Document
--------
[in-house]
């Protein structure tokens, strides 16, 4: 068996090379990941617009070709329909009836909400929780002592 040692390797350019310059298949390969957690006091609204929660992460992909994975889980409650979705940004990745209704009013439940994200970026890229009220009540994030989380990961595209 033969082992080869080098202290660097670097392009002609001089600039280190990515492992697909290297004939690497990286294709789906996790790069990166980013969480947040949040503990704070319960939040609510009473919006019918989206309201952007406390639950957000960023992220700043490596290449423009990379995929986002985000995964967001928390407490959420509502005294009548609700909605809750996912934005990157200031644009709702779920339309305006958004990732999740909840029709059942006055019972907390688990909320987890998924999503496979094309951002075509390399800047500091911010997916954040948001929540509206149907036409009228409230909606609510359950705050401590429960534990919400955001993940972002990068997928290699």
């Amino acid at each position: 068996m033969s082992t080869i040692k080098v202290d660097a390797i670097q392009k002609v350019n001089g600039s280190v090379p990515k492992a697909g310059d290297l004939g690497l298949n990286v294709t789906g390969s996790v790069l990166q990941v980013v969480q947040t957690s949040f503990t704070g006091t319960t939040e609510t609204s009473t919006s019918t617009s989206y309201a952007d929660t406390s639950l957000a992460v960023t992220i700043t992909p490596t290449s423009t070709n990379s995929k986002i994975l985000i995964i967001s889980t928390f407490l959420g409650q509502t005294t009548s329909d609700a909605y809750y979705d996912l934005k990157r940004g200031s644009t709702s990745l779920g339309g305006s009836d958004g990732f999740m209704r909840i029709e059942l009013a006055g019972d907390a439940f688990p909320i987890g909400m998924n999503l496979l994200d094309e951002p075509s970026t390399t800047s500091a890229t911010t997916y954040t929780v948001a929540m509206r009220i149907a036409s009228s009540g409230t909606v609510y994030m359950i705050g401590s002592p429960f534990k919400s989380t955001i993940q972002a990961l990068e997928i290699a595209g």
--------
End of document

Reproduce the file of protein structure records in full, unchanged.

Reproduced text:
[in-house]
């Protein structure tokens, strides 16, 4: 068996090379990941617009070709329909009836909400929780002592 040692390797350019310059298949390969957690006091609204929660992460992909994975889980409650979705940004990745209704009013439940994200970026890229009220009540994030989380990961595209 033969082992080869080098202290660097670097392009002609001089600039280190990515492992697909290297004939690497990286294709789906996790790069990166980013969480947040949040503990704070319960939040609510009473919006019918989206309201952007406390639950957000960023992220700043490596290449423009990379995929986002985000995964967001928390407490959420509502005294009548609700909605809750996912934005990157200031644009709702779920339309305006958004990732999740909840029709059942006055019972907390688990909320987890998924999503496979094309951002075509390399800047500091911010997916954040948001929540509206149907036409009228409230909606609510359950705050401590429960534990919400955001993940972002990068997928290699």
């Amino acid at each position: 068996m033969s082992t080869i040692k080098v202290d660097a390797i670097q392009k002609v350019n001089g600039s280190v090379p990515k492992a697909g310059d290297l004939g690497l298949n990286v294709t789906g390969s996790v790069l990166q990941v980013v969480q947040t957690s949040f503990t704070g006091t319960t939040e609510t609204s009473t919006s019918t617009s989206y309201a952007d929660t406390s639950l957000a992460v960023t992220i700043t992909p490596t290449s423009t070709n990379s995929k986002i994975l985000i995964i967001s889980t928390f407490l959420g409650q509502t005294t009548s329909d609700a909605y809750y979705d996912l934005k990157r940004g200031s644009t709702s990745l779920g339309g305006s009836d958004g990732f999740m209704r909840i029709e059942l009013a006055g019972d907390a439940f688990p909320i987890g909400m998924n999503l496979l994200d094309e951002p075509s970026t390399t800047s500091a890229t911010t997916y954040t929780v948001a929540m509206r009220i149907a036409s009228s009540g409230t909606v609510y994030m359950i705050g401590s002592p429960f534990k919400s989380t955001i993940q972002a990961l990068e997928i290699a595209g």